As part of the Australian AUSOTS program, flights between Singapore and Sydney are provided with optimised off airways route. UPRs are also available in Auckland Oceanic FIR. In circumstances where fixed routes are in use and the implementation of UPRs in continental airspace is not practicable in the medium term, flexible track systems can be considered as an interim best practice as they are vastly more efficient than fixed ATS routes.

30/30 Reduced Oceanic Separation
30nm lateral and 30nm longitudinal separation standards (30/30) are available for all RNP-4 FANS Datalink flights. The 30/30 standard is the smallest approved separation standard for oceanic/remote airspace. The standard is administered by ATC as needed to maintain separation assurance. It will be applicable in Auckland Oceanic, Brisbane and Melbourne FIRs.

Time-Based Arrivals Management
Auckland has Collaborative Flow Manager (CFM) in conjunction with a Arrivals Manager (AMAN). CFM is an automated, internet based system of allocating a Controlled Time of Arrival (CTA) and Calculated Time of Take-off (CTOT) to a flight destined for a CFM controlled aerodrome.

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Best Practises for Singapore - Christchurch ASPIRE Daily Route

3 star daily pair

Background
The SIN-CHC direct flight transits through Singapore, Jakarta, Brisbane, Melbourne and Auckland Oceanic FIRs where multiple Air Traffic Management best practices are currently available to be utilised for the flight to minimise fuel burn and reduce emissions.

User-Preferred Routes (UPRs)
As part of the Australian AUSOTS program, flights between Singapore and Sydney are provided with optimised off airways route. UPRs are also available in Auckland Oceanic FIR. In circumstances where fixed routes are in use and the implementation of UPRs in continental airspace is not practicable in the medium term, flexible track systems can be considered as an interim best practice as they are vastly more efficient than fixed ATS routes.

30/30 Reduced Oceanic Separation
30nm lateral and 30nm longitudinal separation standards (30/30) are available for all RNP-4 FANS Datalink flights. The 30/30 standard is the smallest approved separation standard for oceanic/remote airspace. The standard is administered by ATC as needed to maintain separation assurance. It will be applicable in Auckland Oceanic, Brisbane and Melbourne FIRs.

Time-Based Arrivals Management
Auckland has Collaborative Flow Manager (CFM) in conjunction with a Arrivals Manager (AMAN). CFM is an automated, internet based system of allocating a Controlled Time of Arrival (CTA) and Calculated Time of Take-off (CTOT) to a flight destined for a CFM controlled aerodrome.

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Best Practises for Singapore - Sydney ASPIRE Daily Route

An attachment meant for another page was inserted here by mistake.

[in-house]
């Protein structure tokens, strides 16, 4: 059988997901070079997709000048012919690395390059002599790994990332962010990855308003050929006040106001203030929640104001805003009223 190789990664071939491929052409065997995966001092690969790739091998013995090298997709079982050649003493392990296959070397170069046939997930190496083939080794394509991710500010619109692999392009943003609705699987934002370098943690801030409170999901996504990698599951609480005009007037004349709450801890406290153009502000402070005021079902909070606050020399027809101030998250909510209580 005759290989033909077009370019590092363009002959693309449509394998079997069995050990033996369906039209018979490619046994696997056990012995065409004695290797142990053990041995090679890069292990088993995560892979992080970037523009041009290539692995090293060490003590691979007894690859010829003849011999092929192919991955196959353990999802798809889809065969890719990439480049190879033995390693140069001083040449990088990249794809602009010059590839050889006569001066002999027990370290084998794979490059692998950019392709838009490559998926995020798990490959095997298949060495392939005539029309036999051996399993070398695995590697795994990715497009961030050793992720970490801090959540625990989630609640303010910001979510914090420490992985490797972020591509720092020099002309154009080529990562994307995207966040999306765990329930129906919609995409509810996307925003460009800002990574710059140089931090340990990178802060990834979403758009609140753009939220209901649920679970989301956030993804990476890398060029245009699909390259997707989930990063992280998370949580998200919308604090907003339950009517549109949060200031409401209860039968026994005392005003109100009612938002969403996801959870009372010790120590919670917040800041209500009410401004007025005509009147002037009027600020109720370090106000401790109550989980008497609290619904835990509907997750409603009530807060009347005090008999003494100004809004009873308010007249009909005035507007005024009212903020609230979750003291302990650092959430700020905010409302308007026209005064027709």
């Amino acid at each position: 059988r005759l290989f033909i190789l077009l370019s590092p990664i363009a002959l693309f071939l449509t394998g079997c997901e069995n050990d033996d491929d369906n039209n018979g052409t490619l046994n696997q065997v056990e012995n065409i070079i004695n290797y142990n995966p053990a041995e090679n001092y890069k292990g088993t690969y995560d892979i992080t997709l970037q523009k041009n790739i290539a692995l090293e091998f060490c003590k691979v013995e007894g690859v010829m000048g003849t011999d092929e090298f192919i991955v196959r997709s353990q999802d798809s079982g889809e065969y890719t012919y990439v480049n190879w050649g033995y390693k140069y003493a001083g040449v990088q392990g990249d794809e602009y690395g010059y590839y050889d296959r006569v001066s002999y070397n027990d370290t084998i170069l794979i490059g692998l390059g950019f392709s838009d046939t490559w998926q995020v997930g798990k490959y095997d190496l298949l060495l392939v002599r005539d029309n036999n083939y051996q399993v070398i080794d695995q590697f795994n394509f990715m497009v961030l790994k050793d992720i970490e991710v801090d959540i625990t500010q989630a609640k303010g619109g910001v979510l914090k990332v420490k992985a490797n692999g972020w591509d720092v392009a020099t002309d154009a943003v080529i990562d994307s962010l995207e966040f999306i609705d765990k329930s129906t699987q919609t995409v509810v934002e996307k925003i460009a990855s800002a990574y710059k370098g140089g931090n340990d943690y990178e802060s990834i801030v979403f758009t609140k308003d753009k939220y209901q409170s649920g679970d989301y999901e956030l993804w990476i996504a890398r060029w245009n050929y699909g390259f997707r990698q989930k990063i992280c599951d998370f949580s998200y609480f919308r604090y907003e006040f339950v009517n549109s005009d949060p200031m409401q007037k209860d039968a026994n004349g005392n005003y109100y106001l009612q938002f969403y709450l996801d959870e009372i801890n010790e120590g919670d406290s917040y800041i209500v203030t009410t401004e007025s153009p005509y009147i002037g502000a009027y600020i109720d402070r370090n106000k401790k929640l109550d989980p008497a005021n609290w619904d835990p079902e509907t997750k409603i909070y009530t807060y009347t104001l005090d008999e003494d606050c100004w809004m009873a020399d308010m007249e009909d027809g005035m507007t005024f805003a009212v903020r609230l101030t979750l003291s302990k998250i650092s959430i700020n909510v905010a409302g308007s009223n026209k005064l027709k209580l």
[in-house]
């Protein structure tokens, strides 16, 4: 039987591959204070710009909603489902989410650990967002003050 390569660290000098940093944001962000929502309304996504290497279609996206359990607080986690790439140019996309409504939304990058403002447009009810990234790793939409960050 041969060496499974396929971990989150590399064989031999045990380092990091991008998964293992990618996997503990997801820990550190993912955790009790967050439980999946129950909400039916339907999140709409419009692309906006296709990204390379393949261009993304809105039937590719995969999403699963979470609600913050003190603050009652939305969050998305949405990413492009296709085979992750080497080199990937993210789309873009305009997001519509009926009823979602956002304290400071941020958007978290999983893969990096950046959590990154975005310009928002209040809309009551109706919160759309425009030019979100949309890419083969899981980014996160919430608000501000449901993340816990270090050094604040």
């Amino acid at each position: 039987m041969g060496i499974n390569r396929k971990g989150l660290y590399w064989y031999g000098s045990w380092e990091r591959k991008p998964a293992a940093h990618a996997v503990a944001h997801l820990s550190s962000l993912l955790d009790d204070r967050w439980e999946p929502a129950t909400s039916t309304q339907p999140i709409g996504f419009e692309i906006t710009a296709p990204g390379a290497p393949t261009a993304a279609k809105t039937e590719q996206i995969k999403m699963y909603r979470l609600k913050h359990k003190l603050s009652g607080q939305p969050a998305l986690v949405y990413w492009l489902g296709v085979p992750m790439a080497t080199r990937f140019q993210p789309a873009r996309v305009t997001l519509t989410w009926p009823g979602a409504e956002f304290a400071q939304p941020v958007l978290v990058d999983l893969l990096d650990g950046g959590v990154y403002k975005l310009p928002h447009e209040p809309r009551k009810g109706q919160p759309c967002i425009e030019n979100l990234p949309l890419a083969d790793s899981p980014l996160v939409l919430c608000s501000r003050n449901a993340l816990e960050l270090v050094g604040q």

3 star daily pair

Background
The SIN-SYD direct flight transits through Singapore, Jakarta, Brisbane, and Melbourne FIRs where multiple Air Traffic Management best practices are currently available to be utilised for the flight to minimise fuel burn and reduce emissions.

User-Preferred Routes (UPRs)/Flex Tracks
s part of the Australian AUSOTS program, flights between Singapore and Sydney are provided with optimised off airways route. This route is designed by Qantas Airways each day, reviewed by Airservices Australia, and then made available to all flights operating between the city pair.  In circumstances where fixed routes are in use and the implementation of UPRs in continental airspace is not practicable in the medium term, flexible track systems can be considered as an interim best practice as they are vastly more efficient than fixed ATS routes.

30/30 Reduced Oceanic Separation
30nm lateral and 30nm longitudinal separation standards (30/30) are available for all RNP-4 FANS Datalink flights between Singapore and Sydney.  The 30/30 standard is the smallest approved separation standard for oceanic/remote airspace. The standard is administered by ATC as needed to maintain separation assurance.  It will be applicable in Brisbane and Melbourne FIRs.

Time-Based Arrivals Management
 Time based Arrivals Flow management has been available in Sydney since 2001 and provides airlines with timing at arrival points that are used by controllers to meter and sequence aircraft.

Close

Best Practises for Sydney - Singapore ASPIRE Daily Route

4 star daily pair

Background
The SYD-SIN direct flight transits through and Melbourne, Brisbane, Jakarta, and Singapore FIRs where multiple Air Traffic Management best practices are currently available to be utilised for the flight to minimise fuel burn and reduce emissions.

User-Preferred Routes (UPRs)/Flex Tracks
As part of the Australian AUSOTS program, flights between Sydney and Singapore are provided with optimised off airways route. This route is designed by Airservices Australia each day based upon the prevailing winds, and then made available to all flights operating between the city pair.  In circumstances where fixed routes are in use and the implementation of UPRs in continental airspace is not practicable in the medium term, flexible track systems can be considered as an interim best practice as they are vastly more efficient than fixed ATS routes.

30/30 Reduced Oceanic Separation
30nm lateral and 30nm longitudinal separation standards (30/30) are available for all RNP-4 FANS Datalink flights between Sydney and Singapore. The 30/30 standard is the smallest approved separation standard for oceanic/remote airspace. The standard is administered by ATC as needed to maintain separation assurance.  It will be applicable in Brisbane and Melbourne FIRs.

Time-Based Arrivals Management
Time based Arrivals Flow management has been available in Singapore since 1H 2008 and provides airlines with timing at arrival points that are used by controllers to meter and sequence aircraft.   

Arrivals Optimisation
Flights into Singapore from Sydney are provided with ATM environmental best practices which allow customers to improve the fuel efficiency during final descent phase. Flights are assigned runway end STARs so the lateral profile for the arrival is known in advance and these flights are also provided with a Constant Descent Arrival.